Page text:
How Learning Disabilities Affect a Child’s Mental Health
For many children and teens, learning disabilities are a frustrating part of life. Learning disabilities not only bring a sense of shame and isolation, but they can also lead to mental health issues in some children.
What Are Learning Disabilities?
According to the National Center for Education Statistics (NCES), a learning disability is any disorder of the fundamental psychological processes involved in understanding or using language. These can ultimately result in difficulties thinking, listening, reading, writing, math, and spelling.
Learning disabilities are quite common among young children and teens. According to the NCES, of the 7 million students who receive special education services in the country’s public school system, 33% have at least one learning disability. Common learning disabilities children deal with are ADHD, dyscalculia (trouble with counting and numbers), dyslexia, and others.
Learning Disabilities and Mental Health Issues in Children and Teens
While a learning disability isn’t a mental health issue in and of itself, both are closely related. When children and teens have a delay in learning, they can feel as if their academic efforts aren’t paying off. They can feel like a failure and, if their classmates aren’t sensitive, they can also feel like the butt of many jokes. This puts children and teens with learning disabilities at a higher risk of developing anxiety and depression.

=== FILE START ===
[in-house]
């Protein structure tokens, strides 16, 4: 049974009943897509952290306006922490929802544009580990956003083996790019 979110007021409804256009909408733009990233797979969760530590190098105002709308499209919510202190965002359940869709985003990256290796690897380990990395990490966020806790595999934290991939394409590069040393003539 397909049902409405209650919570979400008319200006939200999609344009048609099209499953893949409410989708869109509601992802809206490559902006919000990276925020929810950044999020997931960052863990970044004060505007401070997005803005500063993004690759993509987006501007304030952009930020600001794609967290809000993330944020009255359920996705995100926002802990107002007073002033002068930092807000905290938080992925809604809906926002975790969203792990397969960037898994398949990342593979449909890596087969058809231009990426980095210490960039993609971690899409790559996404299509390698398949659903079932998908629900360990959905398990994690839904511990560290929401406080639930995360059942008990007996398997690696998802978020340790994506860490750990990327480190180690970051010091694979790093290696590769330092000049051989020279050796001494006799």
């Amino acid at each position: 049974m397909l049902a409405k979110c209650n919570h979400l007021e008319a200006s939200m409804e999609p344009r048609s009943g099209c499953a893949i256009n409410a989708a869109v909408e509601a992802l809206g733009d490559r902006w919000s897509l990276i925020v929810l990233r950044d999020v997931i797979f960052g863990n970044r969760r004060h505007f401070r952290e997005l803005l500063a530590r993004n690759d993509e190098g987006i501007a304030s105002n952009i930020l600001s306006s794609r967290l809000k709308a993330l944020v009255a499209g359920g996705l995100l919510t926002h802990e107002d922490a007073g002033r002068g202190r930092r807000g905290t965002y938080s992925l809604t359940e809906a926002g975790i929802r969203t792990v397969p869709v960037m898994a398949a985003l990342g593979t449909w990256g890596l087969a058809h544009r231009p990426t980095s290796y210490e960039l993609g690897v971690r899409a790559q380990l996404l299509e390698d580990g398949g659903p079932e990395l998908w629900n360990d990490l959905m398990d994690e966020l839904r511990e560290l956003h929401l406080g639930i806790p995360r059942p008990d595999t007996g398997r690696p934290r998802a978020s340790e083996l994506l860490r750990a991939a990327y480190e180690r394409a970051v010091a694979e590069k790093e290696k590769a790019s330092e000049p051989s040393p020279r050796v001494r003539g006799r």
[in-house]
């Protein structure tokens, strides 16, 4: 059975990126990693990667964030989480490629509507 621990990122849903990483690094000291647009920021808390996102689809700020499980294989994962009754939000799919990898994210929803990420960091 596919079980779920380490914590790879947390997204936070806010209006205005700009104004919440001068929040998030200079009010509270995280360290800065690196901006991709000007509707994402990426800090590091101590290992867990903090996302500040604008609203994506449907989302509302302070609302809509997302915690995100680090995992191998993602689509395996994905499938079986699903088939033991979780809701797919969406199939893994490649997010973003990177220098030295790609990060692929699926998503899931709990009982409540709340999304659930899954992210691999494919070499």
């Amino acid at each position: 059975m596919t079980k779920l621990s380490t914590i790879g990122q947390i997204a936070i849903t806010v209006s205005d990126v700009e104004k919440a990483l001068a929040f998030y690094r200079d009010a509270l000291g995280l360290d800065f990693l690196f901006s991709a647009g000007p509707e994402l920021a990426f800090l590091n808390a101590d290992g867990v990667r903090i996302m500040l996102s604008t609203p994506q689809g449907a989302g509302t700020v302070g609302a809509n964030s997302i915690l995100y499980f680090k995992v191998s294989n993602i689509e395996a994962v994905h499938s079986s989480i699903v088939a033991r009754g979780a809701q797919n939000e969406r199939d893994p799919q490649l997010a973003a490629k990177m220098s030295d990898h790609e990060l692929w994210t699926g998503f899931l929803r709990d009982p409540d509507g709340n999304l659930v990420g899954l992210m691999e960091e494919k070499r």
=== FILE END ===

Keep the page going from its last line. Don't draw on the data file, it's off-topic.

It’s important that parents and teachers of students with learning disabilities look for any signs of anxiety or depression. These may include:
- Sudden fear
- Trouble sleeping
- Anger issues
- Feelings of sadness and/or hopelessness
- Changes in social behaviors (not spending time with friends)
- Changes in appetite
- Thoughts of harming themselves
Once any signs are noticed, parents should bring their child to a qualified mental health therapist. This professional will help the child manage their symptoms so they can better function at home and at school. Some sessions may include the parents while in other sessions, the therapist may want to work one-on-one with the child.
Many child psychologists use cognitive-behavior therapy (CBT) to help children become aware of their own thoughts and feelings and then change their thoughts, emotions, and reactions to challenges at home and at school. CBT helps a child become independent and evaluate whether their thoughts and feelings or logical or distorted.
Does your child or teen have a learning disability? Do you believe this disability has caused them to develop depression or anxiety? If so, and you’d like to explore treatment options, please get in touch with me. I would be happy to speak with you to see if I might be able to help.